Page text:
Scientists at Duke University Medical Center may have solved the mystery surrounding the healing properties of gold -- a discovery they say may renew interest in gold salts as a treatment for rheumatoid arthritis and other inflammatory diseases.
Physicians first used injections of gold salts in the early 1900s to ease the pain and swelling associated with arthritis. But treatment came at a high cost: The shots took months to take effect and side effects included rashes, mouth sores, kidney damage and occasionally, problems with the bone marrow's ability to make new blood cells.
Recently, new treatments like methotrexate and biologically engineered drugs have replaced gold as a preferred treatment, and gold salts, while remaining effective, are usually administered as a last resort.
But Dr. David Pisetsky, chief of the division of rheumatology and immunology in the department of medicine at Duke, says "we shouldn't dismiss gold salts so quickly. We scientists have really never understood why gold works. Now that we have a better handle on its action, we may be able to use that mechanism to create new and better gold-like drugs to treat arthritis."
Pisetsky had long been interested in a particular molecule, HMBG1, which provokes inflammation, the key process underlying the development of rheumatoid arthritis. HMBG1 is a dual-function molecule, which means that it behaves one way when it's inside the nucleus of a cell, and quite another way when it's released from the cell.
Pisetsky says that inside the nucleus, HMGB1 is a key player in transcription, the process that converts genetic information in DNA to its RNA equivalent. But when HMGB1 is released from the cell -- either through normal processes or cell death -- it becomes a stimulus to the immune system and enhances inflammation.
"Interestingly, HMGB1 is not produced evenly throughout the body," says Pisetsky.
"There is an unusually high amount of it in the synovial tissue and fluid around the joints -- where arthritis occurs."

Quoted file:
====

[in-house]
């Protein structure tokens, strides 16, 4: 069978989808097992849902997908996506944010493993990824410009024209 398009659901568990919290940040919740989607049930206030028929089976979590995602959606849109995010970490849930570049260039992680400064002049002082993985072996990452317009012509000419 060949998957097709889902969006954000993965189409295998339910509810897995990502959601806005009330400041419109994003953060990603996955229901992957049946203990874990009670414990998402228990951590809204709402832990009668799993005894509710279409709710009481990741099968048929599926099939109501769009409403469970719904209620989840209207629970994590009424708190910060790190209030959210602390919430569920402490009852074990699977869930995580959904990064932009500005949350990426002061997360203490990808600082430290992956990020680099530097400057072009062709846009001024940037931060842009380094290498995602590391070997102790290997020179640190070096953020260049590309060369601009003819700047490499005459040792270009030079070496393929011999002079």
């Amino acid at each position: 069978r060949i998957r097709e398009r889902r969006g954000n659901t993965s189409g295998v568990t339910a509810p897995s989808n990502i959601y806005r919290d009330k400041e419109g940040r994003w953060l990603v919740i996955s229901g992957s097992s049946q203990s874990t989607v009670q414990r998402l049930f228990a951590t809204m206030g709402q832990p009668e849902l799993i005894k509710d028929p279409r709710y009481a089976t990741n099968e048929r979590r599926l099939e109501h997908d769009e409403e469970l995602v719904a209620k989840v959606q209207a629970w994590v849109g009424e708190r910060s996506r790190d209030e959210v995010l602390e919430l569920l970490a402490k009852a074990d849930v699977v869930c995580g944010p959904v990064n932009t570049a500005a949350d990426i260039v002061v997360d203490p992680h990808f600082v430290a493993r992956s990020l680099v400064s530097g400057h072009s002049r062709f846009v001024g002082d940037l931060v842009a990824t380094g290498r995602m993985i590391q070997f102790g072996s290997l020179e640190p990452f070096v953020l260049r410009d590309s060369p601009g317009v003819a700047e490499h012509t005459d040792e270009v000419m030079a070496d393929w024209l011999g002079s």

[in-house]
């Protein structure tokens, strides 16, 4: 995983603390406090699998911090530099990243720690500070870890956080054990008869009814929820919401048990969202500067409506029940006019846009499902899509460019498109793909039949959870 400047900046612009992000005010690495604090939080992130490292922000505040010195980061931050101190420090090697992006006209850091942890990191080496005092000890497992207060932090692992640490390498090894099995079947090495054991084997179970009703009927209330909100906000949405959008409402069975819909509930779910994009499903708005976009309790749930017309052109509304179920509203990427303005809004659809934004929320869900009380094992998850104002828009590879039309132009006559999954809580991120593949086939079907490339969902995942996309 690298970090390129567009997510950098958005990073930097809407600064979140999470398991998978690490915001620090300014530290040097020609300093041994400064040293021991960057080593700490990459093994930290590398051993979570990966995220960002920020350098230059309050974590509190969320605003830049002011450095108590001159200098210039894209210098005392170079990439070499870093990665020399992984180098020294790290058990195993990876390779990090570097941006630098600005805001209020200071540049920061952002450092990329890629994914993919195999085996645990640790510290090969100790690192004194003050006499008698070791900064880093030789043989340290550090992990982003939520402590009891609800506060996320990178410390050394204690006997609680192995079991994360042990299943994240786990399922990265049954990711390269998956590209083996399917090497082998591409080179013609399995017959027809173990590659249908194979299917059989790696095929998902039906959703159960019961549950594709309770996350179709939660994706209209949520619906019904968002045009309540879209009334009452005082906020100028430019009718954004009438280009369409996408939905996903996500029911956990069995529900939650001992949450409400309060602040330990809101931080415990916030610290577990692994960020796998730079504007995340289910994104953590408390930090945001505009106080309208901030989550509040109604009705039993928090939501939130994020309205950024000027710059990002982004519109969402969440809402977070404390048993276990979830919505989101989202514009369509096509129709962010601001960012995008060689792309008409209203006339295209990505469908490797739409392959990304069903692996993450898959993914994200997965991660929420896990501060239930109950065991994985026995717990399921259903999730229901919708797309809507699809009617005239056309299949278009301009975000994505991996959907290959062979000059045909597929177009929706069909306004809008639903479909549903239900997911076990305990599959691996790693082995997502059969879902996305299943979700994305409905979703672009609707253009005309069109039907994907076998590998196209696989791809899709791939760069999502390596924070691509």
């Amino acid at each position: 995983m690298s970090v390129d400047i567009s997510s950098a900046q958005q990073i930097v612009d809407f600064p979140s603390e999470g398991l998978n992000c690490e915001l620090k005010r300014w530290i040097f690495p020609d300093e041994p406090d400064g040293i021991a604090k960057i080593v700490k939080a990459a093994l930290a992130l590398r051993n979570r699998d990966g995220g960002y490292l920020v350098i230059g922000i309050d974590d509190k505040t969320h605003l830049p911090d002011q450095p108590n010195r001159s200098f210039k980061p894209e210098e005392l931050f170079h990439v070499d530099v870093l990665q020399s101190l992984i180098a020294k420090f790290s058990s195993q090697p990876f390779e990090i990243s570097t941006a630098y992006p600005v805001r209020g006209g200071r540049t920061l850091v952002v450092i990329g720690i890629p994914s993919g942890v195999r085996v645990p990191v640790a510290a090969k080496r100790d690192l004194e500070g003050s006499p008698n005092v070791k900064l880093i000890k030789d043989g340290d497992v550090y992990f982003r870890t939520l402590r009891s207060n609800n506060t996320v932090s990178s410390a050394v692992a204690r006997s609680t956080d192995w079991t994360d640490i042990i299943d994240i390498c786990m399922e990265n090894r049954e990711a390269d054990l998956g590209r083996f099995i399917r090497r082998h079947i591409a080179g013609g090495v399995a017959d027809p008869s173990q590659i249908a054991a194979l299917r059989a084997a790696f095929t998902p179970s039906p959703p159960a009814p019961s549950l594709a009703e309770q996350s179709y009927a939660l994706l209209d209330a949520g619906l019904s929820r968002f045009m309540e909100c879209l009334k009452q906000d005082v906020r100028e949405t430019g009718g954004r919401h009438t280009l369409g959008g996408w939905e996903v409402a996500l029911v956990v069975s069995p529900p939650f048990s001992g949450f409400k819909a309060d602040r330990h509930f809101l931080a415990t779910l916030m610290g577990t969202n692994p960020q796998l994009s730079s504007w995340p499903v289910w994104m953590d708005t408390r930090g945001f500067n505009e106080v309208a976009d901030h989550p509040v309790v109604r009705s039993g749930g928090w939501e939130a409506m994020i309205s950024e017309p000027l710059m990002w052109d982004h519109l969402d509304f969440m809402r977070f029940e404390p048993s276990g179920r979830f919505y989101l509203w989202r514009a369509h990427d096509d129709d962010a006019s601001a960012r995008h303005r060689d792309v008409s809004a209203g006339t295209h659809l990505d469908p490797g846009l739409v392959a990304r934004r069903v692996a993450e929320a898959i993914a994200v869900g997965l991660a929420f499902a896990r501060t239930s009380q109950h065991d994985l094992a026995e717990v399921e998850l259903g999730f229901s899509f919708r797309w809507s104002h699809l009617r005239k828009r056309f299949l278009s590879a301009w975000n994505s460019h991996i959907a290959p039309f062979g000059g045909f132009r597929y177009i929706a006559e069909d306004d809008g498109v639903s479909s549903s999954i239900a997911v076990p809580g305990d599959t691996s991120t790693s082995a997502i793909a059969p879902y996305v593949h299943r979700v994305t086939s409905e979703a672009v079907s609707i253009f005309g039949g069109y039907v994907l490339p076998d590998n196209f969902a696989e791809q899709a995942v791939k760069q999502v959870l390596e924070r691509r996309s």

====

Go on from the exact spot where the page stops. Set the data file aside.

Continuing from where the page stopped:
Pisetsky, working with colleagues at the University of Pittsburgh and the Karolinska Institute in Sweden, stimulated mouse and human immune system cells to secrete HMGB1, then treated them with gold salts. They found that the gold blocked the release of HMGB1 from the nucleus. That, in turn, should lessen the amount available to provoke the body's immune system, weakening the inflammatory response.
"Basically, keeping HMGB1 corralled inside the nucleus is a good thing, when it comes to arthritis," says Pisetsky.
Pisetsky says gold inhibits the release of HMGB1 by interfering with the activity of two helper molecules that ease HMGB1's release from the cell, interferon beta and nitric oxide.
"Now that we have identified at least one of the ways gold can help arthritis sufferers, perhaps we can use that knowledge to build new and safer-acting, gold-based treatments," says Pisetsky, a senior author of the study.
Pisetsky is encouraged by the results but says additional studies need to be done to find out if the same mechanism is active in animals and people and not just in laboratory studies.
The study will appear in the January, 2008 issue of the Journal of Leukocyte Biology, but will be available ahead of print on the journal's website.
Co-authors of the study include lead investigators Weiwen Jiang, from Duke University, and Cecilia Zetterstrom, from the Karolinska Institute; Heidi Wahamaa, Therese Ostberg, Ann-Charlotte Aveberger, Hanna Schierback and Ufl Anderson from the Karolinska Institute; Helena Erlandersson Harris, senior co-author, from the Medicine and Rheumatology Unit of the Karolinksa University Hospital and Michael Lotze, from the University of Pittsburgh.
Support for the study comes from the Karolinska Institute King Gustav V 80-year Foundation, the Freemason Lodge Barnhuset in Stockholm, the Foundation for Technical Support to Disabled, the Swedish Research Council, the Swedish Rheumatism Association, the Lupus Research Institute, the VA Medical Research Service and the National Institutes of Health.
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